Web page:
Fetal contributory factors

Calf birth weight:

About 90% animals with uterine torsion deliver calves which have birth weight above breed average. During normal parturition, average size fetus is able to rotate and flex its limbs within the boundaries of uterine wall, however, when fetus is oversized, fetal limbs may get entangled in the uterine wall and the continued vigorous movements of fetus may lead to rotation of uterus.

Reduced amount of amniotic fluid:

About 90% animals with uterine torsion deliver calves which have birth weight above breed average. During normal parturition, average size fetus is able to rotate and flex its limbs within the boundaries of uterine wall, however, when fetus is oversized, fetal limbs may get entangled in the uterine wall and the continued vigorous movements of fetus may lead to rotation of uterus.

Fetal movements and uterine tone:

About 90% uterine torsions are encountered during the late first stage of parturition process. At this stage, conditions favorable for torsion are created because cervix has started to dilate and uterus has begun to contract and gets molded on fetus. The forces impulsive for the rotation of unstable uterus are strong intrauterine movements of fetus that are invoked by myometrial contractions, changes in intra-uterine pressure as well as changes in fetal blood flow. In addition, at this stage, uterine muscles are not in much tone, thus uterus is not able to restrict the movement of upper portion of fetus and the relaxed and unstable uterus may be a cause for torsion of uterus. In fact, uterine instability may induce torsion only up to 180º, whereas torsions of ≥360º require active fetal movements.



In early cases:

Typical history of a case of torsion of uterus will suggest that buffalo was about to calve (as exhibited by letdown of milk and relaxation of pelvic ligaments), but adequate time has passed and there is no appearance of water bags or fetus. On the contrary, dam has become restless (frequently gets up and down) with severe abdominal pain (due to stretching of the broad ligament) as manifested by kicking of the abdomen with her hind legs.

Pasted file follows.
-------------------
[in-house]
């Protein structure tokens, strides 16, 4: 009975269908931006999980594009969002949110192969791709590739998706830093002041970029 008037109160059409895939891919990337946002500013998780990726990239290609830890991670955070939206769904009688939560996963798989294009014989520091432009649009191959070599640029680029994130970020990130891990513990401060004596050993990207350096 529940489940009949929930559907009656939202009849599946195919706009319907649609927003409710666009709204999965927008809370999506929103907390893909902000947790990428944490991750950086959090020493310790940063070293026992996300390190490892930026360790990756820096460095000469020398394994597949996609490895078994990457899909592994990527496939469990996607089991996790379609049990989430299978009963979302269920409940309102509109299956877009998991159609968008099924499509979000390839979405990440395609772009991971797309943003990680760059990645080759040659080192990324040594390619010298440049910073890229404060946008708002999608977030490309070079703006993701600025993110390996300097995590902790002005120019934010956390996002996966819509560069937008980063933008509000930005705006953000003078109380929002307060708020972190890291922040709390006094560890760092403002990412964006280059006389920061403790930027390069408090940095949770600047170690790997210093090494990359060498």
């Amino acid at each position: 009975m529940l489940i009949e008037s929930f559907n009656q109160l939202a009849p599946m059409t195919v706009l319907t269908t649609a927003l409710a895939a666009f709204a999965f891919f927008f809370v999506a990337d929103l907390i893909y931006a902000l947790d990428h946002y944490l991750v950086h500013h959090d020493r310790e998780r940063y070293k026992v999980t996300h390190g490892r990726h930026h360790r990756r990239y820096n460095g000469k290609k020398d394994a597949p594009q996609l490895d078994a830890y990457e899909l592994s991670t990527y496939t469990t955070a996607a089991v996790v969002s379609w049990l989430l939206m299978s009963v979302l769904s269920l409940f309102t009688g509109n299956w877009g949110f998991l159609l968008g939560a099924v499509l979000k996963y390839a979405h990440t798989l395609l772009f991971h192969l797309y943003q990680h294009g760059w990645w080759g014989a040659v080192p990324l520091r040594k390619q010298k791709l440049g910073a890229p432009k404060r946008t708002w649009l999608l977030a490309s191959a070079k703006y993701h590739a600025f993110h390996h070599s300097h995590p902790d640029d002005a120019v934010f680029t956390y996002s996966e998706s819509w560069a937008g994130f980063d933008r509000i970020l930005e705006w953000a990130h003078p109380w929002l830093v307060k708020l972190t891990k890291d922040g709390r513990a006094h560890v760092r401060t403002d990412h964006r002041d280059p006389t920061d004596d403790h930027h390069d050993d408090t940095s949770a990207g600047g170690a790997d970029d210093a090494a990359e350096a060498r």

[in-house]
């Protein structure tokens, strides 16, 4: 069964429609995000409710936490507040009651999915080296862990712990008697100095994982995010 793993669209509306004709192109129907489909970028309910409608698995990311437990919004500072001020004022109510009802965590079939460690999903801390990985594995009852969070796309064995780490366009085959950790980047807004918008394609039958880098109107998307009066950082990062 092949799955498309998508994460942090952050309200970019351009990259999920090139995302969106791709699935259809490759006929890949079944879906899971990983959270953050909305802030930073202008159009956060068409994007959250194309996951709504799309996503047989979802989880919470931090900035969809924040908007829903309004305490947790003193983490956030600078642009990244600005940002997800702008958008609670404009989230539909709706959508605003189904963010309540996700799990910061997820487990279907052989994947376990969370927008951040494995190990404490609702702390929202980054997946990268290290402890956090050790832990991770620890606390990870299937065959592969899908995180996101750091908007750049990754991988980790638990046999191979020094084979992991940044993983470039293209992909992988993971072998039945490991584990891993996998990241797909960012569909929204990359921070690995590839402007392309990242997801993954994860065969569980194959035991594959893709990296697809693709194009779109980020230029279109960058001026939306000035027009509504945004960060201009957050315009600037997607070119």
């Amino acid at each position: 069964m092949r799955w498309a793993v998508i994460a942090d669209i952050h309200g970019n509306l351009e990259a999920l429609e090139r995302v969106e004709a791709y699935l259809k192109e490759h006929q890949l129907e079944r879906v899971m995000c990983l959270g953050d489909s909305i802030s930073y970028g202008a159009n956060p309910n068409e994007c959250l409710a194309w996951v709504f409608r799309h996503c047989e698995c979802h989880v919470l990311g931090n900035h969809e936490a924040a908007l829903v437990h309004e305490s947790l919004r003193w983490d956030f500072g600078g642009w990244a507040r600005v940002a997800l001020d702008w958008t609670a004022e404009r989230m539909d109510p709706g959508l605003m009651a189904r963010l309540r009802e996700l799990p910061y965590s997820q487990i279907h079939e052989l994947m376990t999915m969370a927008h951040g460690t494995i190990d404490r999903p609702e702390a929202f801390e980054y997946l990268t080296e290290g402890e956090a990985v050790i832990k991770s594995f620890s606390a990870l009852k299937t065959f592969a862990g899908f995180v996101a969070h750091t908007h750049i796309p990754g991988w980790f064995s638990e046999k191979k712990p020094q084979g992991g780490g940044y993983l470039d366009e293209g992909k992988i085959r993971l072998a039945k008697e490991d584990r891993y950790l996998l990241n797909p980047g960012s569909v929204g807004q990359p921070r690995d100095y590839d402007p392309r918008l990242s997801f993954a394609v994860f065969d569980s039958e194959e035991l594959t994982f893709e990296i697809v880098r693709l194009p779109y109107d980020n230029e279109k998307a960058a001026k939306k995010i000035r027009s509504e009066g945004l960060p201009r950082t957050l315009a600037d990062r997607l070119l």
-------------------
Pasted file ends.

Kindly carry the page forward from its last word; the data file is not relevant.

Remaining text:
In delayed cases:

If the uterus is not detorted during this period, then the history will suggest that continuous straining initially exhibited by buffalo to deliver the fetus has ceased followed by tightening of pelvic ligaments and reabsorption of milk. If the condition remains undetected for several days, then appetite diminishes and rumination ceases. Based upon the symptoms of abdominal pain and discomfort of dam, farmers are usually misguided by the unqualified practitioners by treating the case of torsion of uterus as a simple case of digestive disorder and are usually treated for the same. Later on, when there is no improvement, animal is diagnosed with uterine torsion and is referred. In buffaloes with uterine torsion of <36 h and 36-72 h, pelvic ligament relaxation and mammary gland engorgement are usually evident in 90 and 37% cases, respectively. Beyond 72 h, milk usually gets reabsorbed and pelvic ligament are tightened in 80% torsions.



Per-vaginal rotation of fetus:

Degree of torsion and the amount of cervical dilatation are critical factors for the success of this method. With rotations of ≤900, the fetus is easily rocked manually into a normal position. Success rate is high if dam is standing, cervix is sufficiently dilated to grasp the fetus and the fetus is live. 



Fig 1: Diagrammatic representation of Sharma’s modified Schaffer's method for uterine detorsion of buffaloes. (A) Three assistants are standing on the lower end of plank and another assistant is ready to press the upper end of plank, B) and C) while the buffalo is being rolled, two assistants fix the lower end of plank, one assistant moves upon the plank and other assistant modulates the pressure on the plank by pressing the upper end of plank.